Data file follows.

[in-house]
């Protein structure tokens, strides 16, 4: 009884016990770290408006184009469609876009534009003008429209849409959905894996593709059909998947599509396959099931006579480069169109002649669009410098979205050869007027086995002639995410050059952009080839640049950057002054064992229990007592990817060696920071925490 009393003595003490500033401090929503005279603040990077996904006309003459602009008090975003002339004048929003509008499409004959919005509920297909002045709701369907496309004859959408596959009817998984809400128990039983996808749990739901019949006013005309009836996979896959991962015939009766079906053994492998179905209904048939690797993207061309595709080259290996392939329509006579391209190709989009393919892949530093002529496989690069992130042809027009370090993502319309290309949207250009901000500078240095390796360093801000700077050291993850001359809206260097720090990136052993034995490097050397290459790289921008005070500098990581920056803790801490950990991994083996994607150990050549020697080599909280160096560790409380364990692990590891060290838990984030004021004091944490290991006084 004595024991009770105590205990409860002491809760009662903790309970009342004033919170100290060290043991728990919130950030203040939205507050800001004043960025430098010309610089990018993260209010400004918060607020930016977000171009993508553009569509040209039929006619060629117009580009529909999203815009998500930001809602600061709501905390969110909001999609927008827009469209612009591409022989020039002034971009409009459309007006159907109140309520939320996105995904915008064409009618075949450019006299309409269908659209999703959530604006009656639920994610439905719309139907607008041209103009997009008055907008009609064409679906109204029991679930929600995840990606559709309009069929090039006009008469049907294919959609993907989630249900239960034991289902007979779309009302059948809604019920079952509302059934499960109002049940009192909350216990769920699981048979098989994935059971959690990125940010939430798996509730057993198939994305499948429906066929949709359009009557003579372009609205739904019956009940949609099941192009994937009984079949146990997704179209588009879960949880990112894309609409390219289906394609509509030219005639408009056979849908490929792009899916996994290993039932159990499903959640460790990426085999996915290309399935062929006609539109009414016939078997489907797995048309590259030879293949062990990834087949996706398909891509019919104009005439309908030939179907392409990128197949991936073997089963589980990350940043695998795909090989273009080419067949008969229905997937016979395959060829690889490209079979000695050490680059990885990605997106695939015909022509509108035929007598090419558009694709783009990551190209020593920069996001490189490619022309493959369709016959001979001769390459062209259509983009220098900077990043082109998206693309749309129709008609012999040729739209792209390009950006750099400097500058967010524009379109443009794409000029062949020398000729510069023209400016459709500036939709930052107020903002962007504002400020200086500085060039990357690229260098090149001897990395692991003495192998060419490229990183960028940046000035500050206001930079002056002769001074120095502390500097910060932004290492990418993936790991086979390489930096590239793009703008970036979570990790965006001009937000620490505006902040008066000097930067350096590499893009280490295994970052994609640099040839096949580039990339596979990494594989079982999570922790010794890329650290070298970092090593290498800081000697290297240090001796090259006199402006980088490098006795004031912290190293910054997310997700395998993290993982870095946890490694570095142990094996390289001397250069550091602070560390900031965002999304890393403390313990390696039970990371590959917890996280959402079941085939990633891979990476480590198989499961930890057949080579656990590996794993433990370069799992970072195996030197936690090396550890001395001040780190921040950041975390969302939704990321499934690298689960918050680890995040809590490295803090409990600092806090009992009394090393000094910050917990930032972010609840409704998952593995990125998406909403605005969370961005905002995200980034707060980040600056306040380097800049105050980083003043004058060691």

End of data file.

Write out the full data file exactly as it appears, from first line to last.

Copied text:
[in-house]
């Protein structure tokens, strides 16, 4: 009884016990770290408006184009469609876009534009003008429209849409959905894996593709059909998947599509396959099931006579480069169109002649669009410098979205050869007027086995002639995410050059952009080839640049950057002054064992229990007592990817060696920071925490 009393003595003490500033401090929503005279603040990077996904006309003459602009008090975003002339004048929003509008499409004959919005509920297909002045709701369907496309004859959408596959009817998984809400128990039983996808749990739901019949006013005309009836996979896959991962015939009766079906053994492998179905209904048939690797993207061309595709080259290996392939329509006579391209190709989009393919892949530093002529496989690069992130042809027009370090993502319309290309949207250009901000500078240095390796360093801000700077050291993850001359809206260097720090990136052993034995490097050397290459790289921008005070500098990581920056803790801490950990991994083996994607150990050549020697080599909280160096560790409380364990692990590891060290838990984030004021004091944490290991006084 004595024991009770105590205990409860002491809760009662903790309970009342004033919170100290060290043991728990919130950030203040939205507050800001004043960025430098010309610089990018993260209010400004918060607020930016977000171009993508553009569509040209039929006619060629117009580009529909999203815009998500930001809602600061709501905390969110909001999609927008827009469209612009591409022989020039002034971009409009459309007006159907109140309520939320996105995904915008064409009618075949450019006299309409269908659209999703959530604006009656639920994610439905719309139907607008041209103009997009008055907008009609064409679906109204029991679930929600995840990606559709309009069929090039006009008469049907294919959609993907989630249900239960034991289902007979779309009302059948809604019920079952509302059934499960109002049940009192909350216990769920699981048979098989994935059971959690990125940010939430798996509730057993198939994305499948429906066929949709359009009557003579372009609205739904019956009940949609099941192009994937009984079949146990997704179209588009879960949880990112894309609409390219289906394609509509030219005639408009056979849908490929792009899916996994290993039932159990499903959640460790990426085999996915290309399935062929006609539109009414016939078997489907797995048309590259030879293949062990990834087949996706398909891509019919104009005439309908030939179907392409990128197949991936073997089963589980990350940043695998795909090989273009080419067949008969229905997937016979395959060829690889490209079979000695050490680059990885990605997106695939015909022509509108035929007598090419558009694709783009990551190209020593920069996001490189490619022309493959369709016959001979001769390459062209259509983009220098900077990043082109998206693309749309129709008609012999040729739209792209390009950006750099400097500058967010524009379109443009794409000029062949020398000729510069023209400016459709500036939709930052107020903002962007504002400020200086500085060039990357690229260098090149001897990395692991003495192998060419490229990183960028940046000035500050206001930079002056002769001074120095502390500097910060932004290492990418993936790991086979390489930096590239793009703008970036979570990790965006001009937000620490505006902040008066000097930067350096590499893009280490295994970052994609640099040839096949580039990339596979990494594989079982999570922790010794890329650290070298970092090593290498800081000697290297240090001796090259006199402006980088490098006795004031912290190293910054997310997700395998993290993982870095946890490694570095142990094996390289001397250069550091602070560390900031965002999304890393403390313990390696039970990371590959917890996280959402079941085939990633891979990476480590198989499961930890057949080579656990590996794993433990370069799992970072195996030197936690090396550890001395001040780190921040950041975390969302939704990321499934690298689960918050680890995040809590490295803090409990600092806090009992009394090393000094910050917990930032972010609840409704998952593995990125998406909403605005969370961005905002995200980034707060980040600056306040380097800049105050980083003043004058060691």